wood vs steel

This vs. That: wood versus steel framing

There is much debate about the use of wood framing versus steel framing in construction and which of the two rises to the top. When you’re ready to build, you want to make the best choice for your project—ideally one that will fulfill your construction needs and land well within your budget. Both wood framing and steel framing have their benefits and drawbacks.

To help you make a fully-informed decision about the framing that will best serve you and your project, here are the considerations for each.

Examining the characteristics of wood and steel framing

The argument for steel framing

  • The cost of metal framing has remained relatively steady, according to, “How Much Does Metal Framing Cost?” on www.costowl.com. Anticipated changes to tariffs affecting international trade has already impacted this pricing trend, increasing steel material costs in the first quarter of 2018 with possible, additional steel pricing increases forthcoming. Lumber pricing fluctuates frequently and can be impossible to predict. Overall, experts say steel and wood studs are cost-competitive, according to www.thespruce.com.
  • As the technology evolves, metal framing has gotten stronger while also getting lighter in weight.
  • Steel framing is not flammable, but wood framing is combustible. Insurance premiums may be lower for buildings with steel framing than for those with wood framing.
  • Steel will not shrink, warp, split or mold. As a result, less settling may occur in a steel structure compared to a wood structure.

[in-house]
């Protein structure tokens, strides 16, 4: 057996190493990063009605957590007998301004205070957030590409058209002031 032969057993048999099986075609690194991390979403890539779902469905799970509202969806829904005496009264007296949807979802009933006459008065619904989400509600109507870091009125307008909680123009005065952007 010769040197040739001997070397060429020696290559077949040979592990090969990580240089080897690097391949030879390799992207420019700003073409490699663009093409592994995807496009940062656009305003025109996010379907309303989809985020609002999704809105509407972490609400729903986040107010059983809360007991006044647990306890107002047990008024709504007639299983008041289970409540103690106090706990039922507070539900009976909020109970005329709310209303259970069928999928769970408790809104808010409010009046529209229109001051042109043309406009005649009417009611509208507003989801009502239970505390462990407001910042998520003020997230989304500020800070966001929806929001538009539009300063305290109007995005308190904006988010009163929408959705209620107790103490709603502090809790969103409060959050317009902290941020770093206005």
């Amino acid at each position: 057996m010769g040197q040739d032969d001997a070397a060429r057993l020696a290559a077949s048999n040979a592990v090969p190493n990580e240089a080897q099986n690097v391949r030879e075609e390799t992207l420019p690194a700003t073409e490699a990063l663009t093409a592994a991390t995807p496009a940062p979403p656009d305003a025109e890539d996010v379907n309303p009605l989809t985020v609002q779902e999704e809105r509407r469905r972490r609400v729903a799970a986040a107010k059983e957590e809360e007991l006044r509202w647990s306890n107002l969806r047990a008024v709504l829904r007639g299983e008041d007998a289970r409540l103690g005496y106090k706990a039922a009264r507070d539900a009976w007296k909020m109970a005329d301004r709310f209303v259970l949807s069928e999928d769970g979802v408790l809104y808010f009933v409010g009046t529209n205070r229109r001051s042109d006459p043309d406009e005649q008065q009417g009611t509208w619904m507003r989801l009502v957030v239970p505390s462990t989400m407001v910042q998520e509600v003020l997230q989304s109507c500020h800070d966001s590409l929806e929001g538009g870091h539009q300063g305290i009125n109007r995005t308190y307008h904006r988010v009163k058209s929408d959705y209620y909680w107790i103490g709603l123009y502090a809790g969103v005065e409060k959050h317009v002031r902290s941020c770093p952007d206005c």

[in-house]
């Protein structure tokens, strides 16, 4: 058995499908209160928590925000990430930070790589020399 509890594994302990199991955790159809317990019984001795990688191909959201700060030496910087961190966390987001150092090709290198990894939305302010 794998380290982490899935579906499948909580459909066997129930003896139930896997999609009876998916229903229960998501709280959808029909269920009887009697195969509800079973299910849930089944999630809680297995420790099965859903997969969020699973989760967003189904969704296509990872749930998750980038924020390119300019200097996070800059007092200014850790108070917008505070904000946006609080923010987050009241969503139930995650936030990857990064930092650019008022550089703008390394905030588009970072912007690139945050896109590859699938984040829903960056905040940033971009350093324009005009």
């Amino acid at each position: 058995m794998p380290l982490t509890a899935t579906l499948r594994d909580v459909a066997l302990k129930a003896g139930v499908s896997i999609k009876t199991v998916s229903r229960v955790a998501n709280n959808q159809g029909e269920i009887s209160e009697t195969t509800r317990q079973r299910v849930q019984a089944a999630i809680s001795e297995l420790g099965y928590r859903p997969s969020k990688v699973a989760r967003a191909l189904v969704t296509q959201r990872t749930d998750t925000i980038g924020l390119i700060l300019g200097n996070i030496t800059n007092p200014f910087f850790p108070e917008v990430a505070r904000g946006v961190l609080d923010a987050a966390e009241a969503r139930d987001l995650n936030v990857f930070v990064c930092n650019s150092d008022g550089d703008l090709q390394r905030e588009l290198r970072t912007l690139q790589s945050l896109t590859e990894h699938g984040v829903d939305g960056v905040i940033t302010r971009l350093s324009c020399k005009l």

• Maintenance costs over a long period of time can be lower with steel framing because potential rot, insect damage and other wood-related issues are non-existent. Moisture infiltration in an aging wood-framed structure may need to be replaced over time as a result of mold, insects or other damage. Metal framing may rust in a similar condition.
  • Steel is at least 25 percent recycled and is 100 percent recyclable. It also does not emit Volatile Organic Compounds (VOCs). Wood does emit VOCs and is not recyclable.
  • Scrap is reduced: use of steel results in 2 percent scrap while use of wood produces 20 percent scrap. The result is lower disposal costs.
  • Because steel is non-combustible, it is possible to increase density in multi-family and commercial structures. That can lead to a better return for owners.
  • Steel-frame buildings are shown to better withstand forces of nature such as earthquakes, high winds, heavy snow, and hurricanes than do those with wood framing.

In favor of wood framing

  • The initial cost of steel framing is higher than that of wood framing, with some experts attributing the difference to labor costs. Many choose wood framing specifically because it can be more budget-friendly in the short-term.
  • Steel framing can carry more safety issues for cutting metal and installation, depending on your construction company. Wood studs are easier to cut.
  • Steel/metal framing can rust over time.
  • The R-Value, or insulating capacity, of steel is lower than that of wood.
  • The lead time for wood framing members is shorter than steel framing members, which can aid in accelerated project schedules.
  • Standard wood studs can be used to provide load-bearing bearing wall structures whereas standard steel studs cannot.
  • Wood framing systems use much less expensive fasteners than that of steel framing.

Wood or Steel Framing? The Choice is Yours.

Are you looking for cost-savings in the short-term? Or the peace-of-mind that comes with knowing maintenance costs may be lower in the long-term? Are you seeking the staying power of steel or the bearing strength of wood? How to frame your building is no small consideration, and many factors come into play. In the end, the decision is yours. Armed with this information you’ll be able to make the right call for you and for your project.